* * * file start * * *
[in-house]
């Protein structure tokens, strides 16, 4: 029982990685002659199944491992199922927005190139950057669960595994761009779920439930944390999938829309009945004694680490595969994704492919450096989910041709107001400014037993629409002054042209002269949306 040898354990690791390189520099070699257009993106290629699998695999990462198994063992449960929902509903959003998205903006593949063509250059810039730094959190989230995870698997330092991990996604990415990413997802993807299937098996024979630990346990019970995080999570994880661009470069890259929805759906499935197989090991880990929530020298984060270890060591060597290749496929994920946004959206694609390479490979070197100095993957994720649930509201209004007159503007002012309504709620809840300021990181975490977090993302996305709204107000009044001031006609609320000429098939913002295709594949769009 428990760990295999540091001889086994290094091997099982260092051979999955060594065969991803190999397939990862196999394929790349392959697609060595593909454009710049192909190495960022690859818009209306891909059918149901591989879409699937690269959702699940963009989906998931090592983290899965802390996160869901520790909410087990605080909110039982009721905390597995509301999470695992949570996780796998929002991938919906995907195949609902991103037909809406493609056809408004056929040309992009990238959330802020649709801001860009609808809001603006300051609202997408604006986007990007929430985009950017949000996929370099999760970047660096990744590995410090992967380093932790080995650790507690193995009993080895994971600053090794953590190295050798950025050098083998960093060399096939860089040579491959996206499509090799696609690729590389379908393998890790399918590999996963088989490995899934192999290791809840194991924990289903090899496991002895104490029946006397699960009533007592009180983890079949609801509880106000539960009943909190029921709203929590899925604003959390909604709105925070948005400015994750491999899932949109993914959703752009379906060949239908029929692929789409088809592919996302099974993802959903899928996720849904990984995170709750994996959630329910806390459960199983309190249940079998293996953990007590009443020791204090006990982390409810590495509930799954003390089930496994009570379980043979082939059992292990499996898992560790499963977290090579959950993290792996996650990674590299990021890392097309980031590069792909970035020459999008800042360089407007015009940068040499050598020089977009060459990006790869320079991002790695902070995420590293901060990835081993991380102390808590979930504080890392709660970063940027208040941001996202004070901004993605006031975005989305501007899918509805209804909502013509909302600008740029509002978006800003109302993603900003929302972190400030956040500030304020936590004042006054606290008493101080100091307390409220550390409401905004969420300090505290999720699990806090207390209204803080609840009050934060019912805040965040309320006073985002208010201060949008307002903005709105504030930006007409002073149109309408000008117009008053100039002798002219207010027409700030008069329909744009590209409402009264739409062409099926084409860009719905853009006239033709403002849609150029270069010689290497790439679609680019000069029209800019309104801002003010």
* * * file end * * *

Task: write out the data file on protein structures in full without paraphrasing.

[in-house]
């Protein structure tokens, strides 16, 4: 029982990685002659199944491992199922927005190139950057669960595994761009779920439930944390999938829309009945004694680490595969994704492919450096989910041709107001400014037993629409002054042209002269949306 040898354990690791390189520099070699257009993106290629699998695999990462198994063992449960929902509903959003998205903006593949063509250059810039730094959190989230995870698997330092991990996604990415990413997802993807299937098996024979630990346990019970995080999570994880661009470069890259929805759906499935197989090991880990929530020298984060270890060591060597290749496929994920946004959206694609390479490979070197100095993957994720649930509201209004007159503007002012309504709620809840300021990181975490977090993302996305709204107000009044001031006609609320000429098939913002295709594949769009 428990760990295999540091001889086994290094091997099982260092051979999955060594065969991803190999397939990862196999394929790349392959697609060595593909454009710049192909190495960022690859818009209306891909059918149901591989879409699937690269959702699940963009989906998931090592983290899965802390996160869901520790909410087990605080909110039982009721905390597995509301999470695992949570996780796998929002991938919906995907195949609902991103037909809406493609056809408004056929040309992009990238959330802020649709801001860009609808809001603006300051609202997408604006986007990007929430985009950017949000996929370099999760970047660096990744590995410090992967380093932790080995650790507690193995009993080895994971600053090794953590190295050798950025050098083998960093060399096939860089040579491959996206499509090799696609690729590389379908393998890790399918590999996963088989490995899934192999290791809840194991924990289903090899496991002895104490029946006397699960009533007592009180983890079949609801509880106000539960009943909190029921709203929590899925604003959390909604709105925070948005400015994750491999899932949109993914959703752009379906060949239908029929692929789409088809592919996302099974993802959903899928996720849904990984995170709750994996959630329910806390459960199983309190249940079998293996953990007590009443020791204090006990982390409810590495509930799954003390089930496994009570379980043979082939059992292990499996898992560790499963977290090579959950993290792996996650990674590299990021890392097309980031590069792909970035020459999008800042360089407007015009940068040499050598020089977009060459990006790869320079991002790695902070995420590293901060990835081993991380102390808590979930504080890392709660970063940027208040941001996202004070901004993605006031975005989305501007899918509805209804909502013509909302600008740029509002978006800003109302993603900003929302972190400030956040500030304020936590004042006054606290008493101080100091307390409220550390409401905004969420300090505290999720699990806090207390209204803080609840009050934060019912805040965040309320006073985002208010201060949008307002903005709105504030930006007409002073149109309408000008117009008053100039002798002219207010027409700030008069329909744009590209409402009264739409062409099926084409860009719905853009006239033709403002849609150029270069010689290497790439679609680019000069029209800019309104801002003010």